Passion for the Peninsula
By Louise Johnson
After backpacking through Europe and working in the UK Willow Creek’s new winemaker Geraldine McFaul found herself back in Australia and in need of a “real job”.
She was part of the first intake into the winemaking degree at Charlie Sturt University in 1992.
“I was fortunate to receive the Ron Potter Scholarship at Charles Sturt University – it provides a paid winemaking traineeship at the University’s commercial winery,” she says.
Her interest in wine came about during her time overseas and on graduation from Charles Sturt she returned to Europe for a vintage with Cellarworld International, making Sauvignon Blanc in the Loire Valley. Then the Mudgee girl returned to Australia and started full time at Stonier, where she stayed until her recent move to Willow Creek.
Geraldine says working in a small team and concentrating on estate fruit is one of the highlights of her new role. “ I love working with a really enthusiastic, small team, with everyone working hard to grow and make great wine, and have a bit of fun on the way,” she says.
How has the Willow Creek 2008 vintage shaped up in terms of quality?
It looks really good, quite generous and ripe in style, reflecting the very warm vintage.
What are the challenges stepping into the winemaker role at the end of the process?
Just getting a good understanding of the styles and how the wines might mature over the next few months, so I’m able to make informed decisions on when to bottle.
What you are most excited about for your first vintage at Willow Creek?
Making the most of the vineyard differences/variations across the varieties with some small (micro if necessary) batch trials.
What sort of changes are you planning?
We will harvest our first crop of Pinot Gris in 2009, so that will be a brave new world for me, need to assess the fruit before making final style decisions. With the existing wines the changes will be evolutionary tweaking rather than wholesale style changes – the wines already look pretty good to me.
What’s the best wine you’ve ever made?
I’m very proud of the development of the Single Vineyard Pinot Noir from the Windmill Vineyard at Stonier – I hope to be able to open a bottle twenty years down the track and to be still struck by the fruit quality and balance from that site.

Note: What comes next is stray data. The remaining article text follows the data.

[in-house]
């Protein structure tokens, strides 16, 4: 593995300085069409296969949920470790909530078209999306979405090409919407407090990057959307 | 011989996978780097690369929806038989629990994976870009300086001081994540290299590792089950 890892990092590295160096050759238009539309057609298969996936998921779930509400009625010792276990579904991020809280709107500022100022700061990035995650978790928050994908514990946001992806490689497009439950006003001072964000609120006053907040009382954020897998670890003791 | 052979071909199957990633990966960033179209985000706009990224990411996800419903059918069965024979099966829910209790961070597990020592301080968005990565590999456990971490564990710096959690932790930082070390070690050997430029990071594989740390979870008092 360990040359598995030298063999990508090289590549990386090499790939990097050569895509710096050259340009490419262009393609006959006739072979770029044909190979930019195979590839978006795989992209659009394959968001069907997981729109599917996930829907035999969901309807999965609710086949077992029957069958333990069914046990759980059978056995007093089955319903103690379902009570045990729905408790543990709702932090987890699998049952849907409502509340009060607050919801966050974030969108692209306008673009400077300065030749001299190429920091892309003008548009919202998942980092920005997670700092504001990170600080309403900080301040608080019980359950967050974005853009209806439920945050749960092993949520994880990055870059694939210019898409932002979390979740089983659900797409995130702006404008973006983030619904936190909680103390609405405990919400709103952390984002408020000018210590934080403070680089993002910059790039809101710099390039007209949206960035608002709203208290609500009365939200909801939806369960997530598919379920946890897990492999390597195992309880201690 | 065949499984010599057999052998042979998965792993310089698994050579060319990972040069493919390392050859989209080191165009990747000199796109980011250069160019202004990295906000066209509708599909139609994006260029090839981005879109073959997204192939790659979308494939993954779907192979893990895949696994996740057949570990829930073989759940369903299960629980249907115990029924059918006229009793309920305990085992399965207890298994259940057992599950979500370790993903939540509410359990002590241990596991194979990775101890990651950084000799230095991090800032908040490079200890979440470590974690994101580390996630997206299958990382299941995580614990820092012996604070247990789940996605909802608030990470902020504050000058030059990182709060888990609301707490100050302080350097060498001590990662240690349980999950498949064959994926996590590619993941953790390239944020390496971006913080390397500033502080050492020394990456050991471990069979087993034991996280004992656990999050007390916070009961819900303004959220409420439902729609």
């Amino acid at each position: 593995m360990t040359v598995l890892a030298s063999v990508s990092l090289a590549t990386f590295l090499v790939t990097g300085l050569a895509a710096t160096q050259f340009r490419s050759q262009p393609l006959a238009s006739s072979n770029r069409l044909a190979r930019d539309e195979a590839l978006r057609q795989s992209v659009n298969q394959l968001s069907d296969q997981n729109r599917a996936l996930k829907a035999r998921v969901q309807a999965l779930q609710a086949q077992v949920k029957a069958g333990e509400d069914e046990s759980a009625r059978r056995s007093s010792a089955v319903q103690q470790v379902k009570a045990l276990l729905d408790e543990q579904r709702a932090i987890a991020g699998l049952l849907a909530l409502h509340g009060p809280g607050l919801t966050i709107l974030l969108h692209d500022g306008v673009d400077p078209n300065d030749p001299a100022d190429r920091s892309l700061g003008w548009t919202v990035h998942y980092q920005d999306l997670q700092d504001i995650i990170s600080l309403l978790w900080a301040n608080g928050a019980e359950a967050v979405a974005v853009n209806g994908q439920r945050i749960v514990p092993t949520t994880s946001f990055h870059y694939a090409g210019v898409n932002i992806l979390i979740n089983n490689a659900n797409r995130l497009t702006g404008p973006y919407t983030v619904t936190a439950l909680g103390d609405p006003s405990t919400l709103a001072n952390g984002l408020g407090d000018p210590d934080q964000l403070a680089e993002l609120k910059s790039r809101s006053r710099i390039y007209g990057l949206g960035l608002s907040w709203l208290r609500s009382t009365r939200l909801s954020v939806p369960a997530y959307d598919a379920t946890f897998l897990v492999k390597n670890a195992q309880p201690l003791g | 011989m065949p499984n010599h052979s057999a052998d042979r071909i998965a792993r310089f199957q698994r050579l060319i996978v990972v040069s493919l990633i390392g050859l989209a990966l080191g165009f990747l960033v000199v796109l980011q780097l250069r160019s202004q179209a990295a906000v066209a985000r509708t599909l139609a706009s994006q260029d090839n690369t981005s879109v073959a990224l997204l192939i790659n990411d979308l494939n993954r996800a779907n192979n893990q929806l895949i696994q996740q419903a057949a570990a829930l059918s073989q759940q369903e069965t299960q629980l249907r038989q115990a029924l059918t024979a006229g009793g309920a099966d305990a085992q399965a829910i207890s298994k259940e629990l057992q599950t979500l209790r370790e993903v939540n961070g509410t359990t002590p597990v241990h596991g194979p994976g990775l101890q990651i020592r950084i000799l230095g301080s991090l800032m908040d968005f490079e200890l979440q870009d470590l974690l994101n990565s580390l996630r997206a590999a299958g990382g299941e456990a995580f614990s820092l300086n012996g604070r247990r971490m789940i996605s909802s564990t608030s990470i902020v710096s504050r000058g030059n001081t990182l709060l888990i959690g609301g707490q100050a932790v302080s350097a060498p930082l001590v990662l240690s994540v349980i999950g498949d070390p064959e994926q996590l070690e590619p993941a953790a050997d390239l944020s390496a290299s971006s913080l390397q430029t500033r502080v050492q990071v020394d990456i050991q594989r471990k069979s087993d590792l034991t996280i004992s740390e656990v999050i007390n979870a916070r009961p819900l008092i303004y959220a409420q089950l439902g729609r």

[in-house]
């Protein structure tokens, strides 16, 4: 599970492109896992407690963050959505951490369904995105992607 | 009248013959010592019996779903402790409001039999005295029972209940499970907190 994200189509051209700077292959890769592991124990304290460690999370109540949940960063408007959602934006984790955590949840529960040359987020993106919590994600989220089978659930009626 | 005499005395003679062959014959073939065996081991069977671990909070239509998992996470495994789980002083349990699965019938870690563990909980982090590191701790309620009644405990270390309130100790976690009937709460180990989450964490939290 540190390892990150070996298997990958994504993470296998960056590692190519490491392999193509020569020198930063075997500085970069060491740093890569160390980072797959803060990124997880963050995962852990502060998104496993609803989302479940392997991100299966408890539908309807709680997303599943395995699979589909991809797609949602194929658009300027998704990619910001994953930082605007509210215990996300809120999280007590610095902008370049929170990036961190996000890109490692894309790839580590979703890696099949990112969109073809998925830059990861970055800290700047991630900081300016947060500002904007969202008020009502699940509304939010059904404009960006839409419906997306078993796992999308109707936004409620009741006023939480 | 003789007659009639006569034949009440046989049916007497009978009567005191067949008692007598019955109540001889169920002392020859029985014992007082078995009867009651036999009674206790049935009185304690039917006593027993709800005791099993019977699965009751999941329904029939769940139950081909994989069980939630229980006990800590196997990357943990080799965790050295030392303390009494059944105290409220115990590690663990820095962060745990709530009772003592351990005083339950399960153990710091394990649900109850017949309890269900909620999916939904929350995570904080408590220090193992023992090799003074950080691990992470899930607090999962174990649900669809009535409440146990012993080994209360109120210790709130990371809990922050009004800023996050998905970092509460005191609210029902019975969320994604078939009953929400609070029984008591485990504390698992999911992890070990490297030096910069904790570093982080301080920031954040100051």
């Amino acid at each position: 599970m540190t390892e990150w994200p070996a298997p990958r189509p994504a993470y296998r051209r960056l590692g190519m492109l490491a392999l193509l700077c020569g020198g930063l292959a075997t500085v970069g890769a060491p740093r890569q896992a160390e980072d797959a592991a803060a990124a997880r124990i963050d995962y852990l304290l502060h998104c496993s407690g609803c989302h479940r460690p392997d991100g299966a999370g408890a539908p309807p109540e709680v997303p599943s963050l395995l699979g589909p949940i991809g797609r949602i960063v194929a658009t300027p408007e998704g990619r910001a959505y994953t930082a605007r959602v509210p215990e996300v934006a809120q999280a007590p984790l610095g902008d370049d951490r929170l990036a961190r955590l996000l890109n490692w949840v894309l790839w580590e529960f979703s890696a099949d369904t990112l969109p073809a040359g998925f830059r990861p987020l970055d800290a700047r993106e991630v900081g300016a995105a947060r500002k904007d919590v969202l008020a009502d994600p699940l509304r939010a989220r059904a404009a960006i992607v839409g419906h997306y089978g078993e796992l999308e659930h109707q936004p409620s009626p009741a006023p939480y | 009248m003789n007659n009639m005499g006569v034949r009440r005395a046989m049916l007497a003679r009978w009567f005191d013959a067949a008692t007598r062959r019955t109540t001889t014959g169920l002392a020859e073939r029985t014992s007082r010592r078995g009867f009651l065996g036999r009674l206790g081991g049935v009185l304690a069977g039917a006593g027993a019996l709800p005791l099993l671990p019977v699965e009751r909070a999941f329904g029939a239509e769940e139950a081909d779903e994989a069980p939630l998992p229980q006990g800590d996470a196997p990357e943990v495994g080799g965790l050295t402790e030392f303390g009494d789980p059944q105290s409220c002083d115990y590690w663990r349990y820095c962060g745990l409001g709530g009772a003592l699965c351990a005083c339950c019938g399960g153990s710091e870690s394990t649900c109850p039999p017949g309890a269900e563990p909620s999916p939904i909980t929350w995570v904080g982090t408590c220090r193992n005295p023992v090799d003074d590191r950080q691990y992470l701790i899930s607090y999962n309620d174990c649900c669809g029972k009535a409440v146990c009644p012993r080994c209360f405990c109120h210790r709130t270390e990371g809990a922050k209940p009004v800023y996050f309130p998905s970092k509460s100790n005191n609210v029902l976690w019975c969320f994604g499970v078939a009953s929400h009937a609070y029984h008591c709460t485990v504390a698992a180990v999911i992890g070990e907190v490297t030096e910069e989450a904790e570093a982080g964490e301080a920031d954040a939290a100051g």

What’s the biggest challenge in winemaking?
Probably to do less rather than more – to pull back on very tempting things like lots of new oak, or really extractive techniques for colour and tannin – just let the character of the vineyard speak louder than winemaking.
What would you like to see change in the world of wine?
For people to feel less intimidated by wine; lose some of the stuffier aspects.
Geraldine’s Mornington Peninsula favourites:
- 2006 Windmill Vineyard Pinot Noir from Stonier (as mentioned above)
- 2006 Willow Creek Cistercia Chardonnay, for power and complexity from older vines,
- Nat White’s always pure and precise Main Ridge Estate Half Acre Pinot Noir.
It’s very hard to choose between favourite restaurants so I will stick to local producers...
- Mornington Peninsula Chocolates (especially the Lime Ganache),
- Red Hill Cheese (great washed rind cheeses),
- The brief, but glorious season of white cherries from Red Hill each December cannot be beaten.
One perfect day:
- Sticking to the Westernport Bay side of the Peninsula so it’s do-able...Late breakfast at the Somers General store, thankfully re-opened, and with great views out to Phillip Island,
- then set out for the top of the hill to taste the Main Ridge Estate wines,
- visit Red Hill Cheese for a tasting,
- head back down to Willow Creek Vineyard for a tasting and wonderful lunch on the deck at Salix,
- then roll down to Merricks to visit Paradigm Hill, Stonier and Merricks General store to taste Quealy and Elgee Park Wines,
- definitely drop in to Mornington Peninsula chocolates
- and end up in Flinders for local mussels.
- Or even easier, go to The Long Table to have them already prepared for you.
- Melbourne Surrounds (VIC)
- Mornington Peninsula (VIC)
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